Supreme Court to weigh limits on its own Oklahoma tribal reservation ruling

The court does not typically reconsider its decisions so soon, but the state said the McGirt v. Oklahoma ruling has caused chaos in its courts.

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1/22/2022 2:47:00 AM

US Supreme Court agrees to consider limiting a recent decision about Indian land in Oklahoma that the state says has produced chaos in its courts.

The court does not typically reconsider its decisions so soon, but the state said the McGirt v. Oklahoma ruling has caused chaos in its courts.

that the state says has produced chaos in its courts.The justices said they would take up a case to clarify whether the state can prosecute non-Indians for crimes committed against Indians in a large portion of eastern Oklahoma that the high court ruled in 2020 remains an Indian reservation.

The case will be argued in April, the court said.But the justices did not agree to the state's request that the court consider overruling the 2020 decision in McGirt v. Oklahoma altogether.The Supreme Court does not typically reconsider its decisions so soon. But the state argued that crimes are going uninvestigated and unprosecuted because federal authorities — who can bring criminal cases on tribal land — are overwhelmed.

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U.S. Supreme Court to weigh limits on its own Oklahoma tribal rulingWASHINGTON (Reuters) -The U.S. Supreme Court on Friday agreed to consider limiting the scope of its own 2020 ruling https://www.reuters.com/article/us-usa-court-oklahoma/u-s-supreme-court-deems-half-of-oklahoma-a-native-american-reservation-idUSKBN24A268 that greatly expanded Native American tribal authority in Oklahoma in a case involving a man convicted of child neglect. The justices took up the state's appeal in a case involving a man named Victor Castro-Huerta, a non-Native American whose crime was committed against a Native American child on the Cherokee Nation reservation. A state court threw out his conviction, saying the Supreme Court's 2020 ruling deprived Oklahoma authorities of jurisdiction in Castro-Huerta's case.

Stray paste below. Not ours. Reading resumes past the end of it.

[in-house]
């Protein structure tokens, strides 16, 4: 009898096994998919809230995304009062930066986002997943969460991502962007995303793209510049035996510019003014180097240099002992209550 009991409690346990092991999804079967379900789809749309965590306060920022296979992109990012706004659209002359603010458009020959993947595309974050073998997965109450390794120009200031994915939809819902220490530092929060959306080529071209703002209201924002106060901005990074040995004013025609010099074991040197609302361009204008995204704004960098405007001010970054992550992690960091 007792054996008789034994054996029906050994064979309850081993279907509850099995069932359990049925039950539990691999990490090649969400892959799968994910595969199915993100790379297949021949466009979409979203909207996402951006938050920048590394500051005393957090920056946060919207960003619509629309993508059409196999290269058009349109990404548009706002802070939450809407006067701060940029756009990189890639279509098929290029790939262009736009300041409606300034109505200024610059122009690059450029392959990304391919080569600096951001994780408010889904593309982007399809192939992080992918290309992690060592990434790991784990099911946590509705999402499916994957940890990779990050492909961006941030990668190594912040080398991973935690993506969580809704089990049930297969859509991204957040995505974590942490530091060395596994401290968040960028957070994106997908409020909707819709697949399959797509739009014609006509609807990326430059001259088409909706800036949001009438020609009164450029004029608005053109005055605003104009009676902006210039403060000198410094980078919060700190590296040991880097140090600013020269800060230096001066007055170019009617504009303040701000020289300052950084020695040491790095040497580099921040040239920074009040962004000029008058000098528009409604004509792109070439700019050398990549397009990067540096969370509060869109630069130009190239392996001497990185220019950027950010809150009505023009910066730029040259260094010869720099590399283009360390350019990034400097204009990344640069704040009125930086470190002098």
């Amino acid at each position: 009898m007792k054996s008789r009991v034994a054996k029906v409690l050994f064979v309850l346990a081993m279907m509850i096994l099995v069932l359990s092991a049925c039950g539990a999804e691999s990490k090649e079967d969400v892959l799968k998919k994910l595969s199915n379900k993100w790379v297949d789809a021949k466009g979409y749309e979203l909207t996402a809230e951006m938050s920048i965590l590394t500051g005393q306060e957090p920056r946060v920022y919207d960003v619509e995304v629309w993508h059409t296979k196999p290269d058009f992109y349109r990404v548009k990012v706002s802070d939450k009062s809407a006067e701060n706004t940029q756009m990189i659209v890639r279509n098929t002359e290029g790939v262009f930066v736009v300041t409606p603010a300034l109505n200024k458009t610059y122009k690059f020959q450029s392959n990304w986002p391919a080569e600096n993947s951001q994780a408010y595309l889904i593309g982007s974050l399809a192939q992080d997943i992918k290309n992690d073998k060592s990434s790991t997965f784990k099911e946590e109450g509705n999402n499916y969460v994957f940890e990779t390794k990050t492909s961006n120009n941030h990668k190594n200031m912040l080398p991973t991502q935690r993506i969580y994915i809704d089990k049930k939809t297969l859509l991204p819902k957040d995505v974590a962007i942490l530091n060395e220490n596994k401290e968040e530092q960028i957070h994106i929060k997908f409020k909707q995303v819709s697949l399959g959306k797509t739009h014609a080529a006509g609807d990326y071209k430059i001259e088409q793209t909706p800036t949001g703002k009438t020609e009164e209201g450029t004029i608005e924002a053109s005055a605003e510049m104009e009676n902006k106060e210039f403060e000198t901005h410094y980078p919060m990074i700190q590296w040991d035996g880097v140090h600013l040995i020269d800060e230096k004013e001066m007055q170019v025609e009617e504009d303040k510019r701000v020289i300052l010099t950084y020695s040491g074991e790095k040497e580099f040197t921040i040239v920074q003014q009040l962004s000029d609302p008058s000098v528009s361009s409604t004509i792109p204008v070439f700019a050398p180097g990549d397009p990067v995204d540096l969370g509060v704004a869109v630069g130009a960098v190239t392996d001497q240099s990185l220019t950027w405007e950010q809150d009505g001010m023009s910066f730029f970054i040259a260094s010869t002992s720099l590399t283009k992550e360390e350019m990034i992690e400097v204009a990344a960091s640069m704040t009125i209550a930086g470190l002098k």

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Indian land in Oklahoma that the state says has produced chaos in its courts. The justices said they would take up a case to clarify whether the state can prosecute non-Indians for crimes committed against Indians in a large portion of eastern Oklahoma that the high court ruled in 2020 remains an Indian reservation. The case will be argued in April, the court said. But the justices did not agree to the state's request that the court consider overruling the 2020 decision in McGirt v. Oklahoma altogether. The Supreme Court does not typically reconsider its decisions so soon. But the state argued that crimes are going uninvestigated and unprosecuted because federal authorities — who can bring criminal cases on tribal land — are overwhelmed. “No recent decision of this Court has had a more immediate and destabilizing effect on life in an American State than McGirt v. Oklahoma,” the state wrote in urging the justices to step in. As a result of that ruling, Oklahoma lost the authority to prosecute Indians for crimes committed in parts of Oklahoma that include most of Tulsa, the state’s second-largest city. State courts have since extended the decision to apply to crimes committed by or against Native Americans on tribal reservations. Oklahoma Gov. Kevin Stitt applauded the court's decision to get involved at all. “The fallout of the McGirt decision has been destructive. Criminals have used this decision to commit crimes without punishment. Victims of crime, especially Native victims, have suffered by being forced to relive their worst nightmare in a second trial or having justice elude them completely,” Stitt said in a statement. The Associated Press